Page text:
Do you have a dog that needs to be fattened up? There are several reasons that you dog might be too skinny and need to gain some weight.
If your dog recently came to you from a shelter or rescue they might be severely malnourished, for example. Other things that could cause a dog to be underweight include stress, poor quality food, or illness (anything from parasites, diabetes and intestinal problems to cancer).
Fattening up a dog isn’t too hard but it needs to be done right or you could inadvertently cause other problems, including accidentally making your dog become overweight which involves a whole other set of potential health problems.
So, how do I safely fatten up my dog?
Here are 5 easy steps to follow if you need to fatten up your dog:
1. How to Tell if a Dog is Too Thin
Before you start you should make sure that your dog in fact does need to gain weight. Does your dog seem weak, malnourished, or lethargic? Are your dog’s bones sticking out?
It can be hard for owners to know sometimes if a dog is at the right weight. For this you can go by breed information and size, especially if you are not familiar with the dog yet. Another good indicator is that you shouldn’t be able to clearly see your dog’s rib bones but you should be able to feel them a little – this indicates that the dog is at a healthy weight.
2. Take Your Dog to the Vet
If you conclude that your dog is in fact way too thin, don’t start feeding your pup fattening food just yet. Since your dog’s weight problems could be caused by an underlying health issue, you should take them to the vet first to rule out any physical reasons for their low weight.
A vet will be able to diagnose any illnesses (I recall how helpful my vet was with my Syrian Hamster, a very delicate creature but prone to illnesses and had to closely monitor him around my other furry children), AND they are also qualified to help you put together a diet plan for your dog and can help you properly monitor your progress. If your dog simply has been underfed or malnourished, a vet may prescribe supplements or other products to help your dog regain its health in a safe way.
3. Come up with a Dietary Regimen
During your visit, a vet may recommend a specific course of action for fattening up your dog. If not, you have several options available to you. Just remember to always proceed with caution and don’t overdo it; a patient approach is best.
Overfeeding a dog that has been malnourished or starved can cause a lot of problems, like refeeding syndrome, so you need to start gradually. Refeeding syndrome occurs when an animal that has been eating too little is fed more all of a sudden and there is a big shift in their electrolytes. This can lead to dangerous hormone and metabolic changes.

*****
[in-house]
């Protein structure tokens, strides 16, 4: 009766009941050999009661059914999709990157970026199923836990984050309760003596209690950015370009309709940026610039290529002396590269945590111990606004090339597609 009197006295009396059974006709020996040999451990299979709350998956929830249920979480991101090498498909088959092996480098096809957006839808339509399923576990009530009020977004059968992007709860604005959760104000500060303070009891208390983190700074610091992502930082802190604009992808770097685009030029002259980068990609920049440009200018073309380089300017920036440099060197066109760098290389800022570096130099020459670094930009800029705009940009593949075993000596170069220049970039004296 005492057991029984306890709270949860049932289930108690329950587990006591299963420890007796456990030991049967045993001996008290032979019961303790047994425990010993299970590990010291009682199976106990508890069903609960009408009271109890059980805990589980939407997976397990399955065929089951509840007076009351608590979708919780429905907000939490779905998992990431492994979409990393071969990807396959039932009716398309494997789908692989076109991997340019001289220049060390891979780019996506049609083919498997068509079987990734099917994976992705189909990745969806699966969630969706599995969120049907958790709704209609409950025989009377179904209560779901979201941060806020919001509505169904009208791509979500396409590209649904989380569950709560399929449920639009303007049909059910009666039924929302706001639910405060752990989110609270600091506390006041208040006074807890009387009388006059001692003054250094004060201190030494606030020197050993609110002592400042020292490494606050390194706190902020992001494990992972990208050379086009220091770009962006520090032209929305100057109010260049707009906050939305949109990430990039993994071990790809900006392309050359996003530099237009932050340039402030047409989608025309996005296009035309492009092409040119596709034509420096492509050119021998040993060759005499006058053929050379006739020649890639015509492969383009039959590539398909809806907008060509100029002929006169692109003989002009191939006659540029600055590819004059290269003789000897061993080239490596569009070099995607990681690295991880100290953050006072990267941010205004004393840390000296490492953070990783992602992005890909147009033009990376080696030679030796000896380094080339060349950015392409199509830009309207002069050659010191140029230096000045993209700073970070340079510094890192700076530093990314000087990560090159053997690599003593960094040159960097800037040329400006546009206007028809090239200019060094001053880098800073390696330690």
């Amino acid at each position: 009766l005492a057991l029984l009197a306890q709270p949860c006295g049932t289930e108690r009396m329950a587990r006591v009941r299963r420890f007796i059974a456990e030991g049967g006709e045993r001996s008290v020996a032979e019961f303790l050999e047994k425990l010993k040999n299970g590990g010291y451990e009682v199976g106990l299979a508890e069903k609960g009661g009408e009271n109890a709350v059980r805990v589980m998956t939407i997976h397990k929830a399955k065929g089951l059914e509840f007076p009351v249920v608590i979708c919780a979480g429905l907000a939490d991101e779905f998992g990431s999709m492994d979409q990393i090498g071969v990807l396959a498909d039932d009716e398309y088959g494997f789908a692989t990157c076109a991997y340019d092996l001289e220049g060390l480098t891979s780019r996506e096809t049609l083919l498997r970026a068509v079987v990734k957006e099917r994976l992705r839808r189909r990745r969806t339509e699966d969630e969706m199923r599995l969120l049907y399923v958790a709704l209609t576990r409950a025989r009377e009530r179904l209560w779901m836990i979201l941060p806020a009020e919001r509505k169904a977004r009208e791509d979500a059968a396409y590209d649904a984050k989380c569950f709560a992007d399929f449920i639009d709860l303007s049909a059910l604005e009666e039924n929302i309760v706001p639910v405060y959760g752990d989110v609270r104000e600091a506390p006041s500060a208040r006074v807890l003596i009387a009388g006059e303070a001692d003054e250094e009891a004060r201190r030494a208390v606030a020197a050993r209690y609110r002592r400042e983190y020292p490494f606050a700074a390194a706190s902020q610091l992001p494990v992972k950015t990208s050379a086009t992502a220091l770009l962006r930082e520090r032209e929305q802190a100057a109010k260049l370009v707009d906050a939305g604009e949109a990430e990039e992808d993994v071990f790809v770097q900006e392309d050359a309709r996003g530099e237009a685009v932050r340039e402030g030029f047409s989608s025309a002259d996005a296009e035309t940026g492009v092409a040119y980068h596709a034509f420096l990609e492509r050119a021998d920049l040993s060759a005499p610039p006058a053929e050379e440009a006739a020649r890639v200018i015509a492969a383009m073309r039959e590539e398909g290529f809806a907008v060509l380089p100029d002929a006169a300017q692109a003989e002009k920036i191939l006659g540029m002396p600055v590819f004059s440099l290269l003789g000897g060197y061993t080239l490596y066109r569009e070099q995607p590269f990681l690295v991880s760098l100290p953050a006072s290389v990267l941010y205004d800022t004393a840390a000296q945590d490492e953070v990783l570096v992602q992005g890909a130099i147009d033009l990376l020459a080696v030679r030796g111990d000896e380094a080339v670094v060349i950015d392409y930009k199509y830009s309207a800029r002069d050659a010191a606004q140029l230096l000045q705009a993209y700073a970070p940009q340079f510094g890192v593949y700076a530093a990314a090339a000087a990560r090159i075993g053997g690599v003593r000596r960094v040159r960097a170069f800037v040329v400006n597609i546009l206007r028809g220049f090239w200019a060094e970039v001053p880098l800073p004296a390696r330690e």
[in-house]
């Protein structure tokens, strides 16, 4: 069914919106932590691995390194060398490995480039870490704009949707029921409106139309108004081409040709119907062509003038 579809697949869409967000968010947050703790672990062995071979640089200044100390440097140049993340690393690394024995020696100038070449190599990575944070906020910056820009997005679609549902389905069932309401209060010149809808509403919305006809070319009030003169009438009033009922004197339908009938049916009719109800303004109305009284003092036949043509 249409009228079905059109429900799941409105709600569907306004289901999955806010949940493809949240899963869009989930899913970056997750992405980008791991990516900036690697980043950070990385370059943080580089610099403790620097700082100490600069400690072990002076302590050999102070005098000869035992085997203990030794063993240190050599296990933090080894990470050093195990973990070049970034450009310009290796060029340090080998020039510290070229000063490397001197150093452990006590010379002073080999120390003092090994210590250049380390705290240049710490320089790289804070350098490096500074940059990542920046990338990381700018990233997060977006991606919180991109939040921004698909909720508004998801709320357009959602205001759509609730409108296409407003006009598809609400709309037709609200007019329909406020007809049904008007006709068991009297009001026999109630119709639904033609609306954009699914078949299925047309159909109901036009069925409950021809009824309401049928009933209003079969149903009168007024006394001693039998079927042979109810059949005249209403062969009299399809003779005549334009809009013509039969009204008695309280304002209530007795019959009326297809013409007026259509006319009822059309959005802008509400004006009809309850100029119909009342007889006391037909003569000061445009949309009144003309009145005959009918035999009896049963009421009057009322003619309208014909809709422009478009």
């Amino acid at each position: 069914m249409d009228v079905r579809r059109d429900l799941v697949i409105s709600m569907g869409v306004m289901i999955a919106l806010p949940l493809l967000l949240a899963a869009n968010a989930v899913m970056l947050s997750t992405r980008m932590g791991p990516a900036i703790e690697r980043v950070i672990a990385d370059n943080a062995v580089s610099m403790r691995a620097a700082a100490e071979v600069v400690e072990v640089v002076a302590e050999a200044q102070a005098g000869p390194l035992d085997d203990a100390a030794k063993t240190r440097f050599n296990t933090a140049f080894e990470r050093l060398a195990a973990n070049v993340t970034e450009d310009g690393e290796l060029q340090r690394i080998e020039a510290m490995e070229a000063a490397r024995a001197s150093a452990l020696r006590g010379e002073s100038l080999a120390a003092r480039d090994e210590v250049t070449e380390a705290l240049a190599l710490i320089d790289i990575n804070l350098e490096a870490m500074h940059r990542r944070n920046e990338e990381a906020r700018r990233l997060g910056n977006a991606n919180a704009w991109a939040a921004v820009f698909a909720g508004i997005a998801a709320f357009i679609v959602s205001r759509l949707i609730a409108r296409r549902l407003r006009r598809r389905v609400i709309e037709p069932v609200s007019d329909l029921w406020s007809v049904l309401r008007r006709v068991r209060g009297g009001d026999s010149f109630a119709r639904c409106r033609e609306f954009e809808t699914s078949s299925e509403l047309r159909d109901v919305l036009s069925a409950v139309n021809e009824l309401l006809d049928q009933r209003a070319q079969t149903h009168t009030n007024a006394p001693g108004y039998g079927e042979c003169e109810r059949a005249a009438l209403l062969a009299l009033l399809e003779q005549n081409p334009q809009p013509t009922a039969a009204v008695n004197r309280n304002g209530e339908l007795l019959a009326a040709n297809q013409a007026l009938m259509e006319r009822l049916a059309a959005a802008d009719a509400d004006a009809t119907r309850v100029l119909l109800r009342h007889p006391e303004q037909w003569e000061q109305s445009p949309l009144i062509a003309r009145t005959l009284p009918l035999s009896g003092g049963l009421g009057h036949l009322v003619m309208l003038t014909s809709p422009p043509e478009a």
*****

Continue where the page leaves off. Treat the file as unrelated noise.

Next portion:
Here is a great and real quick video with an easy recipe from dog trainer Toni Drugmand that should fatten up a skinny dog quite quickly!
You also don’t want to fatten up your dog too much because that isn’t healthy either, so when trying to make a dog gain weight portioning that is appropriate for a dog’s size is still important.
Dogs should be encouraged to gain weight slowly, so that it stays on and makes it easy for dogs to go back to a regular diet afterwards.
To fatten up your dog you can feed them:
- Premium dog quality food with high levels of fat and protein like Eagle Pack for large breeds and Wellness Core for small breeds.
- Puppy food like Taste of the Wild, which is naturally higher in fat and protein to help dogs grow. This can be used in adult dogs that need to put on weight, but should not be used permanently once the dog has returned to a healthy size.
- Satin balls (see recipe in video below)
- Certain people food, like pasta, low-salt chicken broth to moisten dry food and make it more palatable for picky dogs, and things like peanut butter in small amounts can help picky dogs gain weight.
For the satin ball recipe for dogs, watch expert Jenn Fadal go through the recipe step by step.
4. Monitor Your Progress
To make sure that what you are doing is working and ensure that your dog doesn’t put on too much weight, you should establish goals in increments and measure your progress.
Note what you are feeding your dog each week and record their weight or measurements to keep track of the speed of your progress. This can also help you nail down what works and what doesn’t in trickier cases.
5. Maintain Your Dog’s Weight
Once your dog has reached a healthy weight, your job is not over. Now you need to maintain that weight through proper diet and exercise. If you had your dog on a puppy food or were using human food to fatten them up, gradually return them to a diet of high quality dog food with meat as the first ingredient and make sure that you feed them treats and other food in moderation.
Exercise should also be a component to helping your dog stay healthy and maintain a good weight.
Dogs can be too skinny for several reasons, whether you have just taken them in or you have had them since they were a puppy. In these cases, it is important to rule out any underlying medical conditions before trying to make your dog gain weight by consulting with a vet.
Follow your vet’s instructions to help your dog slowly get back to normal. Next, get your dog on a high-quality dog food to ensure that your dog maintains a healthy weight and is getting the proper nutrients that it needs to thrive.
Do you have any useful tips on how to fatten up a thin dog safely? Share your thoughts and experiences.